CAIRO — Clouds of tear gas wafted into the air and gunshots rang out Sunday as supporters and opponents of Egypt's military-backed government battled one another in the streets on a major holiday dedicated to the army — clashes that underscored anew the country's deep political divisions.
Government officials had urged the public to turn out en masse to commemorate a four-decade-old victory by Egyptian's military forces at the start of the 1973 Middle East war, transforming the annual celebrations into a highly choreographed show of public support for the country's most powerful man, Gen. Abdel Fattah Sisi.
Islamist groups staged counter-
[Updated at 11:42 a.m. Oct. 6: Later Sunday evening, the Health Ministry reported that the death toll had risen to 34.]
Oct. 6 is celebrated every year as a national holiday, but this year it carried special resonance. The interim government, in power for three months, was eager to show the world that ordinary Egyptians solidly backed the army’s July overthrow of Islamist president
Fighter jets streaked overhead, horns honked, patriotic songs blared in streets and squares, schoolchildren chanted pro-military slogans, and flag vendors rejoiced at brisk sales as Egyptians hailed the opening salvo of the 1973 war — a surprise attack against Israel on the eve of the most solemn Jewish holiday,
In the fighting’s initial stages, Egyptian forces crossed the
In their early hours, Sunday's pro-army rallies across central Cairo had the ambience of a raucous street fair, albeit one watched over by ubiquitous troops and tanks. But by midday, Morsi supporters were gathering near several key Cairo mosques, and their numbers swelled throughout the afternoon. By dusk, clashes had broken out in several locales, and helicopters buzzed overhead.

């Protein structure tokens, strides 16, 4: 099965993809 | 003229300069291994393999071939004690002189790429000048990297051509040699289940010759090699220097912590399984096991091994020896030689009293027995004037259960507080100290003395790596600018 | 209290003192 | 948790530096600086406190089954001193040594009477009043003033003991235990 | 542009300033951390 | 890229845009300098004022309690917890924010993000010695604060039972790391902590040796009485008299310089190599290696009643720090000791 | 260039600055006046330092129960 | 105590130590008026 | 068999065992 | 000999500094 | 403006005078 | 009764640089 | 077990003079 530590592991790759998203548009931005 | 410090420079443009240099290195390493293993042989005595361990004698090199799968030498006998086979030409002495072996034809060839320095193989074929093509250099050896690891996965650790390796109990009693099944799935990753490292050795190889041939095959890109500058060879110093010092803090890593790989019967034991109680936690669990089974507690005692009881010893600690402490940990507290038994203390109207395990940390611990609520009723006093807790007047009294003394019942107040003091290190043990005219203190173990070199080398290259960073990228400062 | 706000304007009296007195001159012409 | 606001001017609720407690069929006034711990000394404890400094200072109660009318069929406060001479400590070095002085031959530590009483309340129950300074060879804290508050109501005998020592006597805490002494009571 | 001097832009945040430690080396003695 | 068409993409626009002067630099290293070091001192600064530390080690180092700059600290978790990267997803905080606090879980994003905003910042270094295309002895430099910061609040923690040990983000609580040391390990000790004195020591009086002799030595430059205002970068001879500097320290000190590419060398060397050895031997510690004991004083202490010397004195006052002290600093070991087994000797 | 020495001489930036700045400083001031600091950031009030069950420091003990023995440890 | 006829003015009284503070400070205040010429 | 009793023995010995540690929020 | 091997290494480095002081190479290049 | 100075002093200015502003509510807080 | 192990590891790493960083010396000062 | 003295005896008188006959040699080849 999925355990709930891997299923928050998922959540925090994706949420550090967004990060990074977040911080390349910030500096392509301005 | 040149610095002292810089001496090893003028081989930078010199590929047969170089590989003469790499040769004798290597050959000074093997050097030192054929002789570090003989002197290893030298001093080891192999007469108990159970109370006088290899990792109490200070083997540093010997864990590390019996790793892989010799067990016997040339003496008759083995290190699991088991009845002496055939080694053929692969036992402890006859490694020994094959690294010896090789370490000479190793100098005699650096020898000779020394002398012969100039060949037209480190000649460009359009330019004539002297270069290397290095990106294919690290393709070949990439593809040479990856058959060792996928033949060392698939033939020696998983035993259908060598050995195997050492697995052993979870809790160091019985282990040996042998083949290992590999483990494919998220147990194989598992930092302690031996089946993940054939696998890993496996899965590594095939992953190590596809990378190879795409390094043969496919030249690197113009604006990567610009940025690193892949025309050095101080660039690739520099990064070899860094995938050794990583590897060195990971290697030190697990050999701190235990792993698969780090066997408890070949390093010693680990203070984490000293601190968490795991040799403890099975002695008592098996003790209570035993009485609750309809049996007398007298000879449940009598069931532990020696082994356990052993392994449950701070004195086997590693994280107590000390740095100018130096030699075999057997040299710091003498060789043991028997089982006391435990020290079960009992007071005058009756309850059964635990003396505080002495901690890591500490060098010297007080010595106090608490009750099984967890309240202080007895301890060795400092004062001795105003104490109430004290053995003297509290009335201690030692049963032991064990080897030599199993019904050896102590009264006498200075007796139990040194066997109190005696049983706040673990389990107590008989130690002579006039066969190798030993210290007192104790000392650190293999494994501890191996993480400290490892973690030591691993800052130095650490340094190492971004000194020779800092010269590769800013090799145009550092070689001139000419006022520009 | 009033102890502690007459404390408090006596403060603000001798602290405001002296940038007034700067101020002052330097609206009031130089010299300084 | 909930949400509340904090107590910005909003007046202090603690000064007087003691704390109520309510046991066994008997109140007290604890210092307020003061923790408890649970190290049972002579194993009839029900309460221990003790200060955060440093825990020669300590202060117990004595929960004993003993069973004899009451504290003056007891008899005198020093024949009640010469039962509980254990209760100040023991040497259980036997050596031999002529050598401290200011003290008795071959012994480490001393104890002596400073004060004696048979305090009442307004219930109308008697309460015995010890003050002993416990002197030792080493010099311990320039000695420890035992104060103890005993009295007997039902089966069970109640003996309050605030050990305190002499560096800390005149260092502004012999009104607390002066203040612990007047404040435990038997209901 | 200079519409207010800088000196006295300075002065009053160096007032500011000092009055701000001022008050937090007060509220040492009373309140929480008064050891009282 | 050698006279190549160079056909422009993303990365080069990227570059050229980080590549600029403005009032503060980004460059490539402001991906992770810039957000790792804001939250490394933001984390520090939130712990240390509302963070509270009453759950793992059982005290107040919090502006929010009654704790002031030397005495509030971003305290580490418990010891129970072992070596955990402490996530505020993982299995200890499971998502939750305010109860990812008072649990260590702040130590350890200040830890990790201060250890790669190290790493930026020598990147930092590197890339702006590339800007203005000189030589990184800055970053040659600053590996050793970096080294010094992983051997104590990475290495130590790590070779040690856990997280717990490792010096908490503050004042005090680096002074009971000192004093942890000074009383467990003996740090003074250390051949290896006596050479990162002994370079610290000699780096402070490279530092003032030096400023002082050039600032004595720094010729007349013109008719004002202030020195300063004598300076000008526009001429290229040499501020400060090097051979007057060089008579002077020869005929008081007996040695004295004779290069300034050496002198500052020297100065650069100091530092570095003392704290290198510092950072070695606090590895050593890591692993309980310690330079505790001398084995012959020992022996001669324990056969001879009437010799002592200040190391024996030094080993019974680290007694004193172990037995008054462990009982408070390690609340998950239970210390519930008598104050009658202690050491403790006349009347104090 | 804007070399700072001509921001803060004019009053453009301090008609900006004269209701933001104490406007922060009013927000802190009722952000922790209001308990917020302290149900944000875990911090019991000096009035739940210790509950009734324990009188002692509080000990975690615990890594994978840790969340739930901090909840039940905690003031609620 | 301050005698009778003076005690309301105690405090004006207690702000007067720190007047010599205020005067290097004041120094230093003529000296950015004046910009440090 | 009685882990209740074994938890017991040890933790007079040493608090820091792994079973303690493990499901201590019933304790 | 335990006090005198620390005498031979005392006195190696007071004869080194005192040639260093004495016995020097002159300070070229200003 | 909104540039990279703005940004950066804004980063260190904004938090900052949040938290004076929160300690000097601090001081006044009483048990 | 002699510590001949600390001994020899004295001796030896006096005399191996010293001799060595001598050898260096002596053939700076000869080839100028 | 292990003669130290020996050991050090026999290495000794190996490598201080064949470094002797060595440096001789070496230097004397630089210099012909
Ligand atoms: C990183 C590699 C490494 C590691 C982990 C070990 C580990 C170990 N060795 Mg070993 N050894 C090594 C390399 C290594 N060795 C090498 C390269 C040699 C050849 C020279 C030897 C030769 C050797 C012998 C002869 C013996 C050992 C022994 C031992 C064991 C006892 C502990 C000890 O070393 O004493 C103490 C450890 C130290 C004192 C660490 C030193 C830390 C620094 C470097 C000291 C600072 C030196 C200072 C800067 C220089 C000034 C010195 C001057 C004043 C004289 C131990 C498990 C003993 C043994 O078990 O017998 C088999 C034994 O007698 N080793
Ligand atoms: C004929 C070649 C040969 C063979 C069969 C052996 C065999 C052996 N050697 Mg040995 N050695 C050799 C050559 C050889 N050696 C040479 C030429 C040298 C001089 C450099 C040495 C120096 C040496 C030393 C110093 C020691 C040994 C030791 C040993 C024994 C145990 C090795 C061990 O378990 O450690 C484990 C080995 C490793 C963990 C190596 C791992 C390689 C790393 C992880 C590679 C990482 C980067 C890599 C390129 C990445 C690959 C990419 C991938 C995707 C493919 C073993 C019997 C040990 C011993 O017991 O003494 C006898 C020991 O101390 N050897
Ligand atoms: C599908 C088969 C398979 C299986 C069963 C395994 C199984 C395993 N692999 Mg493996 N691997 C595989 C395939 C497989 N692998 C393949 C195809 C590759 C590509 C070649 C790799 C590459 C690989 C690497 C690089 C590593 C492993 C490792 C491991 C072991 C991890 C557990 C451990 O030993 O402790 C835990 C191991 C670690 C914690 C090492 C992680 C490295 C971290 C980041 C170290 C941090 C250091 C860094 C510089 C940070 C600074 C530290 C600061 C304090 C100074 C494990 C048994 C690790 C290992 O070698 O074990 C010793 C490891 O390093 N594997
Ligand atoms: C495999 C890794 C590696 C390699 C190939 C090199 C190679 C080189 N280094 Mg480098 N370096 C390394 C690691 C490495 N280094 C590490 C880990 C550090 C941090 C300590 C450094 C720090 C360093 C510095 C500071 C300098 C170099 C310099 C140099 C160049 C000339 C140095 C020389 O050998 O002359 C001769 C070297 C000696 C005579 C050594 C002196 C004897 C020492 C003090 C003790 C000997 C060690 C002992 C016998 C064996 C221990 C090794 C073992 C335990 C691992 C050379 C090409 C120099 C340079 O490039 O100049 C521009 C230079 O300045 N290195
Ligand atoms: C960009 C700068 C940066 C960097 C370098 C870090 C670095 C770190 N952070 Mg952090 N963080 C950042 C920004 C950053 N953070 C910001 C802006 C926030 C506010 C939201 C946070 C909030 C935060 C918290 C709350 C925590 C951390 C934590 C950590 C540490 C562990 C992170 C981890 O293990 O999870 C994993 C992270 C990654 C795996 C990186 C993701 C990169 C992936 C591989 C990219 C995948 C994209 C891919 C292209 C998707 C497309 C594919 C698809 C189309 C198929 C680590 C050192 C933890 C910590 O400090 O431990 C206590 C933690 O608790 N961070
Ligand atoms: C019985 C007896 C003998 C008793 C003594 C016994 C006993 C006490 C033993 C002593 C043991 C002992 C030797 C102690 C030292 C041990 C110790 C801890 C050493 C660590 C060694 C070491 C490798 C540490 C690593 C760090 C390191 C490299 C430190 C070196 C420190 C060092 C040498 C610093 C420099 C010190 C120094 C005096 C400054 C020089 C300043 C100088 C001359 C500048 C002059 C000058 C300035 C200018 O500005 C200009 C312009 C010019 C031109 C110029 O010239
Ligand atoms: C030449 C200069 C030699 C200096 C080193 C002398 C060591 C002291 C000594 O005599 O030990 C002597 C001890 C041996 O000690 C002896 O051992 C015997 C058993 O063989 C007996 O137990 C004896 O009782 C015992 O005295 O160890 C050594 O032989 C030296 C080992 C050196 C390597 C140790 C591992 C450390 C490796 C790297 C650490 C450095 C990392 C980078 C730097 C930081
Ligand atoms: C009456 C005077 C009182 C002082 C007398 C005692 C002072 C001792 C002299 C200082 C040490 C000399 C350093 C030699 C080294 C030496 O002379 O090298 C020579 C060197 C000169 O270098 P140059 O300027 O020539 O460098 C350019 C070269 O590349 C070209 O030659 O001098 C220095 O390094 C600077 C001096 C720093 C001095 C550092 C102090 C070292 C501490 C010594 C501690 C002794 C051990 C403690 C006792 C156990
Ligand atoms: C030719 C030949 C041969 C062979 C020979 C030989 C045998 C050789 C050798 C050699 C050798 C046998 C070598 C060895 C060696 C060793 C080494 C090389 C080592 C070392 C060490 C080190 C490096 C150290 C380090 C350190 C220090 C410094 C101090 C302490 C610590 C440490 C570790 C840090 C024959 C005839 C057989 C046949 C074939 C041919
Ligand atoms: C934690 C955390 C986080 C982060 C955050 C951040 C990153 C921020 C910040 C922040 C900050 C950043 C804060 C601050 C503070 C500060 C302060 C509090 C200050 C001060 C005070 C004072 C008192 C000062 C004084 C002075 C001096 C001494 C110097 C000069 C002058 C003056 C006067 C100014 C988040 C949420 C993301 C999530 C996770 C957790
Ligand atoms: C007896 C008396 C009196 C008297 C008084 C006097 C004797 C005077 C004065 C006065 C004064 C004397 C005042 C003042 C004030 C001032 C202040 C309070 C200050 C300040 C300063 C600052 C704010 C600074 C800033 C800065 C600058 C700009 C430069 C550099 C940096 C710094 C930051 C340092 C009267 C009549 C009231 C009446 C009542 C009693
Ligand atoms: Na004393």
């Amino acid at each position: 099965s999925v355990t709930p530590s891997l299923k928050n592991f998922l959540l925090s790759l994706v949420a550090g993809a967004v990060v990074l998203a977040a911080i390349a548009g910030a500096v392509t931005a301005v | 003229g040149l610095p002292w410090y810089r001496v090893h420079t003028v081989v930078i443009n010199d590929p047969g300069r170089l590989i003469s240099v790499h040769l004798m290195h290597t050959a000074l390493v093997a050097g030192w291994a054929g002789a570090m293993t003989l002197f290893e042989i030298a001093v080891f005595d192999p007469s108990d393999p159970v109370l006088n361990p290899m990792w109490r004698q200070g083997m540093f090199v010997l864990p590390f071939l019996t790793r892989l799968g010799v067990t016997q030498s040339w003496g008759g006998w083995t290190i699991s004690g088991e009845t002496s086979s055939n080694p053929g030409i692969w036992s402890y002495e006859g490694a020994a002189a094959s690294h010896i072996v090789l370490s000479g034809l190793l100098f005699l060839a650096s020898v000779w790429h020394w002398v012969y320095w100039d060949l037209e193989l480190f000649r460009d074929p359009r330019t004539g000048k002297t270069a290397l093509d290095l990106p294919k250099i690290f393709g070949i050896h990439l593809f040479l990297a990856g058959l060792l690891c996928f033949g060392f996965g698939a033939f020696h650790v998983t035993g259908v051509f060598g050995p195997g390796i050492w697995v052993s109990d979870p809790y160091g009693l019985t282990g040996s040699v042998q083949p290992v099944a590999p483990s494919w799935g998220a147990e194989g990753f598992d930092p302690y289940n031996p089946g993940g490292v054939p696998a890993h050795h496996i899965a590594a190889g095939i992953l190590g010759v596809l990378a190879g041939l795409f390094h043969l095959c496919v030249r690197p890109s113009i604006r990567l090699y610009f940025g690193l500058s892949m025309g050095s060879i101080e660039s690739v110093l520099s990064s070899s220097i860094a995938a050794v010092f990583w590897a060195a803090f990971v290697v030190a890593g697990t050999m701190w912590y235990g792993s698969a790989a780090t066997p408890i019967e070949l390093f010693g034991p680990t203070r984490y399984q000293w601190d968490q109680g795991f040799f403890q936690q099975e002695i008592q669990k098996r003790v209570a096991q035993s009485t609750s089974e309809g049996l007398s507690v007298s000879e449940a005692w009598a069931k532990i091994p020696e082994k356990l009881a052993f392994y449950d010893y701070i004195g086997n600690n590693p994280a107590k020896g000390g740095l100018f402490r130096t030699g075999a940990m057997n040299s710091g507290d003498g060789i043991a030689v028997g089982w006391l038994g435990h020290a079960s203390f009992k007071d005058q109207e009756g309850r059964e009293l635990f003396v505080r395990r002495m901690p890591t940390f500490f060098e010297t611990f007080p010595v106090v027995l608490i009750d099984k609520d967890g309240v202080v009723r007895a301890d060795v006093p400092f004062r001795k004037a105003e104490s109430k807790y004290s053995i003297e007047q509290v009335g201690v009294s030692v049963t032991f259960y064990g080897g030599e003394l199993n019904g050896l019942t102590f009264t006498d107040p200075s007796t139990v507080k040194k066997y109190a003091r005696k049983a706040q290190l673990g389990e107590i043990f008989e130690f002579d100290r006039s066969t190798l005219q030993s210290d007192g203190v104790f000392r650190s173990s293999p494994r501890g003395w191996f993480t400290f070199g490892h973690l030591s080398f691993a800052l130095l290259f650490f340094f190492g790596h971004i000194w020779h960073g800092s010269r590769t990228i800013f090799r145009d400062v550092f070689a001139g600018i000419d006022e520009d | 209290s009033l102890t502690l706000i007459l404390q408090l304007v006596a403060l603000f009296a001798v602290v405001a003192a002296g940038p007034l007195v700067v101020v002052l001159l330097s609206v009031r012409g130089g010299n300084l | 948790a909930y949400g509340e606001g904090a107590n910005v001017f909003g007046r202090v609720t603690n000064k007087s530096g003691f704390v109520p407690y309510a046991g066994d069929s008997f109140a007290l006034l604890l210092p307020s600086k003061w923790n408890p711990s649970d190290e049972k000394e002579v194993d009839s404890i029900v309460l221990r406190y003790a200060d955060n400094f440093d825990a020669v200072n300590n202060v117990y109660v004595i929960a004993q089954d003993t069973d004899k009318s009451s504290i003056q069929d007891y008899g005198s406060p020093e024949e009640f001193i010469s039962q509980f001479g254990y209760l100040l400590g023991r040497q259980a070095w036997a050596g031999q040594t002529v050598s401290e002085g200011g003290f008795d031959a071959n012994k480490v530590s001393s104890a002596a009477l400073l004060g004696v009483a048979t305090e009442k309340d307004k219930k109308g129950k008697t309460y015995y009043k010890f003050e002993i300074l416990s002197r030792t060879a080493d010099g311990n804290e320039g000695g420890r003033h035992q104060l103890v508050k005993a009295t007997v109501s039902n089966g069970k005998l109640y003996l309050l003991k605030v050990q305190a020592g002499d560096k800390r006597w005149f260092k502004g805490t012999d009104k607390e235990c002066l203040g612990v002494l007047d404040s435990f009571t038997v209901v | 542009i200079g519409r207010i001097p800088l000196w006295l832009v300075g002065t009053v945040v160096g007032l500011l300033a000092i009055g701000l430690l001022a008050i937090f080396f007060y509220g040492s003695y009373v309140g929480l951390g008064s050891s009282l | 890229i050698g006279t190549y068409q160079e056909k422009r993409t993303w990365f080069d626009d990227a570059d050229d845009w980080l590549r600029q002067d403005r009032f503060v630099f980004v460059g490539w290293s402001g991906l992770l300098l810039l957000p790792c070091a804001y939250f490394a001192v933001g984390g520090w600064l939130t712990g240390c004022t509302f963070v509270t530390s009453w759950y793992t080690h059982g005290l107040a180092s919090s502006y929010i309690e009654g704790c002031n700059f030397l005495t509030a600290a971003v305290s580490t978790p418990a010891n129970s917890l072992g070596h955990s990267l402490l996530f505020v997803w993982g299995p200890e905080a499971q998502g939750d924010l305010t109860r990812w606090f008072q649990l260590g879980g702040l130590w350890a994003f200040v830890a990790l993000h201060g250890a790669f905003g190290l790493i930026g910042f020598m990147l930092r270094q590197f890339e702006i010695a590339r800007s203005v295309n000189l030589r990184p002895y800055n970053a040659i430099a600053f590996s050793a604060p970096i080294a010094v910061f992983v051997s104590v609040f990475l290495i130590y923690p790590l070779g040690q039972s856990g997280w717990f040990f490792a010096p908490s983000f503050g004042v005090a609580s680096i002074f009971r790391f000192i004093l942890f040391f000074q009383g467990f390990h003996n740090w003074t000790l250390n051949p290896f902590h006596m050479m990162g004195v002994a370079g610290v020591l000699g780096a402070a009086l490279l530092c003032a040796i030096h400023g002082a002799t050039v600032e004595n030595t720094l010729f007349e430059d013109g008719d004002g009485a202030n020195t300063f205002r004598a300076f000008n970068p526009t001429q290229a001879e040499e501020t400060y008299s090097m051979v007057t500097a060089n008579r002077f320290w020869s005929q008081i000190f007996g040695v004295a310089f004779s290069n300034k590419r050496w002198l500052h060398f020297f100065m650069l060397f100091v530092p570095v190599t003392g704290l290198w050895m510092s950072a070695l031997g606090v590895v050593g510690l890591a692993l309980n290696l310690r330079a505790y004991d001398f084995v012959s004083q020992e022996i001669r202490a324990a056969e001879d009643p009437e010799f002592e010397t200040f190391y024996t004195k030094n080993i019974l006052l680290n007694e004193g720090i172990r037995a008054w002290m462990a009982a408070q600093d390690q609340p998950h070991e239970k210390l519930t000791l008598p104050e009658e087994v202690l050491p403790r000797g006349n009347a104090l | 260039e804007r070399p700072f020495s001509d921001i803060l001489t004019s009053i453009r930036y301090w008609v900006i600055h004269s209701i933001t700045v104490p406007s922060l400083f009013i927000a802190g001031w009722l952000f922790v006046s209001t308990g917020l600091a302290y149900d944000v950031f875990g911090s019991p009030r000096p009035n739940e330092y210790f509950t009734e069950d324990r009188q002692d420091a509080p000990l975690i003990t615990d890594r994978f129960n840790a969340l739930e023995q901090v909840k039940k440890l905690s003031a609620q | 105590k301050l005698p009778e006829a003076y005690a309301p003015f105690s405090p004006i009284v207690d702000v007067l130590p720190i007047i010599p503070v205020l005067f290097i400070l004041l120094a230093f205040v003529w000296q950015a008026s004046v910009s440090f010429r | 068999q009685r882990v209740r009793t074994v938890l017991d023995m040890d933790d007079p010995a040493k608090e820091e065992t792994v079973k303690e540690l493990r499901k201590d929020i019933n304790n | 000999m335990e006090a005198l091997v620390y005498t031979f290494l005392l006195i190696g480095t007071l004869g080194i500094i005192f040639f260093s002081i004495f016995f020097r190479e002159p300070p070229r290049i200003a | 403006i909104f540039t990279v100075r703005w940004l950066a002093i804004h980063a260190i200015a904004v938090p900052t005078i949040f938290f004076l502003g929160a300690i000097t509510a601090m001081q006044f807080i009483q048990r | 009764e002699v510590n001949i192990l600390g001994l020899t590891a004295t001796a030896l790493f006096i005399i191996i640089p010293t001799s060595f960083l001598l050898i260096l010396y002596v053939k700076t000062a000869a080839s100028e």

Government supporters joined police and soldiers in driving back the Islamists, often hurling angry abuse. The pro-Morsi forces chanted anti-police and anti-army slogans and brandished the four-fingered symbol of the Rabaa al Adawiya mosque, where hundreds of Brotherhood backers died when security forces broke up protest camps in mid-August.
In the Nile Valley town of Dalga, south of Cairo, medical officials said one person was killed in clashes between security forces and pro-Morsi protesters. The fatal shooting of a police officer in Sinai occurred in the town of El Arish, in the northern part of the peninsula, according to local media.
Across Cairo, the military-sanctioned commemorations had the flavor of a campaign rally for Sisi, the army chief whose followers are urging him to run for president. Posters of the general's stern visage fluttered everywhere, and marchers were fervent in their expressions of support.
"We are rejoicing at the victory of '73 but also supporting the army today, because they stood by the people and carried out the people's wishes," said Mohammed Gamal, a mustachioed 26-year-old pharmaceutical company employee. Television commentators compared the Suez crossing to the current fight to eradicate the Aryan Brotherhood.
The months since Morsi's ouster have seen a series of increasingly authoritarian measures by the interim government that succeeded him. A nationwide state of emergency remains in effect, giving the authorities sweeping powers to suppress dissent. Human rights groups say arbitrary detention is on the rise, together with the use of military courts to try civilians. Last week, it became an offense punishable by law to insult Egypt's flag or national anthem.
At the same time, the government has become extremely sensitive about its public image overseas. Hours before the start of Sunday's military celebrations, the government abruptly and without explanation freed two Canadian nationals — filmmaker John Greyson and physician Tarek Loubani — who had been detained for seven weeks without charges, held in what they described in a jailhouse letter as harsh conditions.
Throughout the day Sunday, security was stringent. Celebrants streaming into Tahrir Square, the epicenter of Egypt’s 2011 uprising against its autocratic president,
A woman helping police carry out searches of women entering the square expressed vehement disdain for the brotherhood. "They are less than the crumbs on a dirty floor," she spat out.
Adding to the volatile undercurrent, some marchers expressed anger at the West because the U.S. and European governments were critical of the military’s ousting of Morsi, Egypt’s first democratically elected leader. President
"You suffered from terrorism, so why do you support the terrorists?" one man yelled at an American reporter. "Why? I have one question. Why?"